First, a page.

home | lab | find me | science | publications | software | toolbox | site map


Text editors with a sense of humor



2005-09-30

I am mostly a ViM user, but I drop to kwrite or any other KDE-related editor (such as kate) when I have to do tiny adjustments over FTP, because ViM, for all its greatness, fails miserably there (although the tenacious user can get it to work). Of course SSHing is almost always an option but then, most servers don't offer ViM and using plain vi or emacs/xemacs is a pain. Vi/ViM are quite odd though. The first time I opened a ViM session I couldn't even get out without closing the whole terminal (a macosx 10.1.4 terminal back then), and same story for emacs.

Initially I coded in TextEdit.app. Then I moved to Haxial's TextEditor, which at least remembered the line position after closing/reopening a file (actually after I suggested the guys to code that in), and warned me when a file was not saved with a little yellow 'danger' triangle. After going over a thousand lines the code was no longer workable, so I switched to JEdit, a java-based multipurpose text editor with some impressive capabilities. In JEdit I got to learn how to use folds and to navigate a java source file by hoping through its methods and constructors on a mouse-clickable list (some quite useful plugin whose name I can't remember).

But I was not satisfied. I found myself complaining; writing code was sluggish, crude, too much typing. Oh, and my wrists started to hurt a lot, and I acquired some nasty wrist-bending habit that still creeps in sometimes. So I stated reading online about what was the best text editor out there and why, and I found people reasoning in a way that kept me saying "aha, aha, precisely", and so I tried emacs. I could never get the emacs menus to work and/or I could never remember the endless control+x control+something keyboard shortcuts that were supposed to bring me the menus, so I switched to xemacs, which after figuring out how to install XDarwin through fink (well, mostly through the FinkCommander.app), gave me a nice GUI-based editor with the power-editing of emacs. Not too bad, but still too much mouse. I realized the more I used the mouse the more my wrists hurt, so I was getting to increasingly rely on keyboard shortcuts.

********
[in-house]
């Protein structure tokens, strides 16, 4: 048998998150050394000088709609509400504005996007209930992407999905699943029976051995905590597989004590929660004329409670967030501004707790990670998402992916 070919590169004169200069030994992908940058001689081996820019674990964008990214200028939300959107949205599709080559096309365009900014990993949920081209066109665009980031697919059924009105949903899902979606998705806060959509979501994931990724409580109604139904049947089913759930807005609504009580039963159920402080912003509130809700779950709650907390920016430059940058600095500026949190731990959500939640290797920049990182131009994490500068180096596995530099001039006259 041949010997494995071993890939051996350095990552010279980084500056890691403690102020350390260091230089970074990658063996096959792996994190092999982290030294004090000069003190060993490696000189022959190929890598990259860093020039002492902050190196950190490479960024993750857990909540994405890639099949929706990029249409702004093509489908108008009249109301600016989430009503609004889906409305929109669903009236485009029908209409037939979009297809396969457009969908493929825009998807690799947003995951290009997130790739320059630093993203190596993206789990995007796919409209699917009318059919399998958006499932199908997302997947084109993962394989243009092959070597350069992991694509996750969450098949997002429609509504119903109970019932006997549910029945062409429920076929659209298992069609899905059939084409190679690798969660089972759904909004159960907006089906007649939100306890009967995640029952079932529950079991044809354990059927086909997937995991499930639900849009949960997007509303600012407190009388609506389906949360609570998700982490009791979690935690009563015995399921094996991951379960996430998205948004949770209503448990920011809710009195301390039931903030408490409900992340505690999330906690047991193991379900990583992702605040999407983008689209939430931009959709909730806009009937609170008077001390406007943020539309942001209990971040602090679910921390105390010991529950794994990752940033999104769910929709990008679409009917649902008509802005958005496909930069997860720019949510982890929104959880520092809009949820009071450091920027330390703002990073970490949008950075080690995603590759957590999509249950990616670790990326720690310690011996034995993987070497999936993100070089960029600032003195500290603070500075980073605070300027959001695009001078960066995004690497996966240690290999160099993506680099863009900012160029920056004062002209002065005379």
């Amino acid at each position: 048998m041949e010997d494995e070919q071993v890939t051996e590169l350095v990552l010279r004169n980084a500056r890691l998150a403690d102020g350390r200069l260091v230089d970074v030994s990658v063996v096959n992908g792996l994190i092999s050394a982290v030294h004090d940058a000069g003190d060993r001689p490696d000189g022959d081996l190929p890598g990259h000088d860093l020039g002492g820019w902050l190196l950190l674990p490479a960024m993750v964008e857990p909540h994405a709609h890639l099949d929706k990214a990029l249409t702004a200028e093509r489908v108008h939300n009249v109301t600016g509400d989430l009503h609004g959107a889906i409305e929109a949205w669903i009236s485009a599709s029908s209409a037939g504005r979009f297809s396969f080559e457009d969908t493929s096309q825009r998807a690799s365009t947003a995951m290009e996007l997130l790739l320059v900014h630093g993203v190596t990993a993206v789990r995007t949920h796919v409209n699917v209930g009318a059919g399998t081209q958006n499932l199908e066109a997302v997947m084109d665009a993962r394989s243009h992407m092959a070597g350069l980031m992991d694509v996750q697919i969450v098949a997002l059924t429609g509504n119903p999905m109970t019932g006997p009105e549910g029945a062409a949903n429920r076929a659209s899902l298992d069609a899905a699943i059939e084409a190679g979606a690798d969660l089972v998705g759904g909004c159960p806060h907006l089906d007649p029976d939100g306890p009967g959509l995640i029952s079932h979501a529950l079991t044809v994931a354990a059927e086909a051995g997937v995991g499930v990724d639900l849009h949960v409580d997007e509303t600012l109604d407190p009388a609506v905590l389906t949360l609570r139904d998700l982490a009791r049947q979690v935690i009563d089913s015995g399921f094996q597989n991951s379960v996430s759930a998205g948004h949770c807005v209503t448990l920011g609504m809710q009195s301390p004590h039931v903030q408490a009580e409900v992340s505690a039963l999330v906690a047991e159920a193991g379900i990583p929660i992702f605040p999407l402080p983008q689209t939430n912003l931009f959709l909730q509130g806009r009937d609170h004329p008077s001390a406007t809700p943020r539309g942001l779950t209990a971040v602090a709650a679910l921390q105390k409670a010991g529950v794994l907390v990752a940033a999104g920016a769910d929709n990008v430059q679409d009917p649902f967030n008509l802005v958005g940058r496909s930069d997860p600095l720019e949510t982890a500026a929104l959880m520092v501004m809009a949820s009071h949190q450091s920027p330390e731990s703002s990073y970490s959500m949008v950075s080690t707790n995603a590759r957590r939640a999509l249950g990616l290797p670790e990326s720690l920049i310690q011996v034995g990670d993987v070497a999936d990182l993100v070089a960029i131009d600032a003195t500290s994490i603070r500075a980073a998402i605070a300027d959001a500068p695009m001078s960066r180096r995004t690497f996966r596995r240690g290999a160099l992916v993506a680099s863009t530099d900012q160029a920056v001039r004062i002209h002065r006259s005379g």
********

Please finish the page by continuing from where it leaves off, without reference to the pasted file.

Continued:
Finally I read somewhere about a guy who went through a progression like me and ultimately settled on ViM. While initially reluctant, I followed a few guidelines -basically how to open/create a file, save it, insert and navigate its text, and how to call up the help utility. On this last one, just reading the help on how to edit the text got me to drool. Finally a text editor that is an aid to writing and not an impediment! Finally multiple paste buffers at the type of a key! Finally amazing cutting/pasting/text-reproducing/text-replacing like none ever seen before, and also the ability to switch through many opened files by typing any part of its name! And in addition usable over SSH! A text editor for everything! A text editor that makes sense.

ViM is so amazingly powerful I don't think I even use 1/10th of its editing capabilities after 2 years of intensive use. I keep learning on it almost every time I use it. Give it a shot, I have written some tips on it if you'd like to have a look at what it can do. And I forgot: with ViM macros are trivial. By which I mean that one can very easily record any sequence of commands under a specific name and then execute it by calling it as many times as desired. It enables a power search-and-replace, for one thing, as I have never found in any editor. Of course one can always use the regular expression-based substitution command, but there are things that must be done manually and there is where macros come in handy.

By the way emacs has it's good uses too: whenever I feel my brain is powering down, I can give a shot to gomoku, a built-in 5-in-row game. Just type emacs, then ESC+x, then gomoku, return. Navigate with arrows or h-j-k-l ViM-style, and 'x' to mark a spot. Try to beat it if you can. My last game, tonight:

Gomoku



Last updated: 2012-05-08 11:10 Zurich time. Copyright Albert Cardona.